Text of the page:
The foundations of Marian devotion (or piety) can be found in the Gospels themselves.
When we read the Gospels attentively, we notice the veiled presence of the Virgin of Nazareth all along, although she often stays in the background. However, Mary's role is reported very explicitly in the Gospels at certain decisive and crucial moments in the life of he Son, Jesus, the Word of God. For this very reason, Catholic and Orthodox Christians are not alone in honoring the Mother of Jesus. All persons who recognize the Bible as a sacred and founding text turn to Mary with honor and respect.
It is obvious that this respect for the Mother of God has particular force and scope in the Church, which has prayed to Mary since the dawn of its Christian faith, using the Angel Gabriel's very words in the Scriptures, the words of the "Ave Maria," known universally and said by Christians all around the world! The Rosary, the Magnificat, as well as popular prayers in praise of Mary and hymns such as the Akathist Hymn are the oldest prayers drawn from the universal heritage of Marian devotion in the Church.
Marian devotion is united to the Church's spiritual life
This treasure of piety is of course expressed in a myriad of ways in the universal Church: novenas to Mary, religious objects (statues, images, Rosary beads), certain periods of the week or the liturgical calendar, places of worship (chapels, sanctuaries, basilicas or cathedrals) that are dedicated to the Virgin Mary. All this as well as the consecration to Mary proposed by different spiritual families who have chosen Mary as a life role model throughout Christian history are enough to show the extent to which Marian devotion is united to the spiritual life of the Church.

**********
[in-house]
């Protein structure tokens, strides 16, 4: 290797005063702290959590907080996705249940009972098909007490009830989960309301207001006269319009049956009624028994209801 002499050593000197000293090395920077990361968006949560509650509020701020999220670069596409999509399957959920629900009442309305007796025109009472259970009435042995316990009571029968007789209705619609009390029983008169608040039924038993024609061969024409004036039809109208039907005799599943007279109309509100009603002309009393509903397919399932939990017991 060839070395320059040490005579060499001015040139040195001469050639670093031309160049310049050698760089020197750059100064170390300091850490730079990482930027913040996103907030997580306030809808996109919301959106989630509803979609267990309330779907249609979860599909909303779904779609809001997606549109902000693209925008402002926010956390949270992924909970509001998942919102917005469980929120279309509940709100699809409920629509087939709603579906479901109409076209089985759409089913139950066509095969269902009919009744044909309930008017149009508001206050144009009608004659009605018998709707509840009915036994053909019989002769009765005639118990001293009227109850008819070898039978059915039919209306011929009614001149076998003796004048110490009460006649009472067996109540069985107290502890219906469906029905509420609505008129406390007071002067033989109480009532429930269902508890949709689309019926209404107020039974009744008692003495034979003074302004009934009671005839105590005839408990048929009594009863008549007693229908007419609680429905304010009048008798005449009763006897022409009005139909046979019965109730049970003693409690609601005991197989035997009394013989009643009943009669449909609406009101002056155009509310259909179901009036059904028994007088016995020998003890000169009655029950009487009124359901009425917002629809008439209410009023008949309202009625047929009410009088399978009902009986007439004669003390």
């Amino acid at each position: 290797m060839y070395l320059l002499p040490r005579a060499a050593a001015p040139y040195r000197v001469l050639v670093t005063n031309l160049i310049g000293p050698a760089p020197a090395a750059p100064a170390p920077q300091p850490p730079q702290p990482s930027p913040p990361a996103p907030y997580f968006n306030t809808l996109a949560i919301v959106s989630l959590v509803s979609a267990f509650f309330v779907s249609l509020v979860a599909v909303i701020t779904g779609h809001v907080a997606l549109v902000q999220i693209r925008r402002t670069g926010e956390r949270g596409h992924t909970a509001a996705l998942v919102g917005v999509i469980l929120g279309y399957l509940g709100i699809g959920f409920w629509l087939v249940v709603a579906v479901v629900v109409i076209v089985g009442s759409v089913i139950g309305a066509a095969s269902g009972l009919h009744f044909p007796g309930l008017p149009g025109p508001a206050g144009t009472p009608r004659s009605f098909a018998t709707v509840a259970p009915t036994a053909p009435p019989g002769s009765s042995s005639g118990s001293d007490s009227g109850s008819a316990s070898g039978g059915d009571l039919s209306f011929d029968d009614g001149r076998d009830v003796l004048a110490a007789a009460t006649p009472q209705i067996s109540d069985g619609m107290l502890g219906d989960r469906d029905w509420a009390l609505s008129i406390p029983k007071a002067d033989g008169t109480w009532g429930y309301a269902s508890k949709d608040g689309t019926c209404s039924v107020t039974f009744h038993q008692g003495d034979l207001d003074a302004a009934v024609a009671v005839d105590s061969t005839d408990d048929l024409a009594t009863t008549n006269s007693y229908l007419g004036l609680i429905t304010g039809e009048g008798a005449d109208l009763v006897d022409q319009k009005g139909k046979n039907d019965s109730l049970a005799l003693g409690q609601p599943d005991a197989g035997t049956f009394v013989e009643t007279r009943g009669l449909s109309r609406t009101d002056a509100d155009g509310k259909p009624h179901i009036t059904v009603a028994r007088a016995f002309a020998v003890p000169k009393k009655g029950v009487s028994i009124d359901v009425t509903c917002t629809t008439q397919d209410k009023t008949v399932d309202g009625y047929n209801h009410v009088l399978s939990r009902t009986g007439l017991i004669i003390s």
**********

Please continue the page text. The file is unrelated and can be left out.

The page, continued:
There has been a renewal of Marian piety since the Second Vatican Council. Let's not forget that it was precisely during the Council, on November 21, 1964, that the Pope Paul VI magisterially proclaimed Mary "Mother of the Church." Similarly, the Second Vatican Council reaffirmed the importance of popular piety by confirming the legitimacy of sacred images of Christ, the Virgin Mary and other saints, facing certain tendencies which aimed to have them eliminated from shrines.
That's because Marian piety—the devotion to the Virgin Mary—does not come from sentimentalism but from true love for the One who is Mother and role model, and who leads all men women and children to encounter Jesus Christ. Filial piety toward Mary Mother of Jesus gives a Christian rise to make "the firm decision to imitate her virtues" (Saint John Paul II).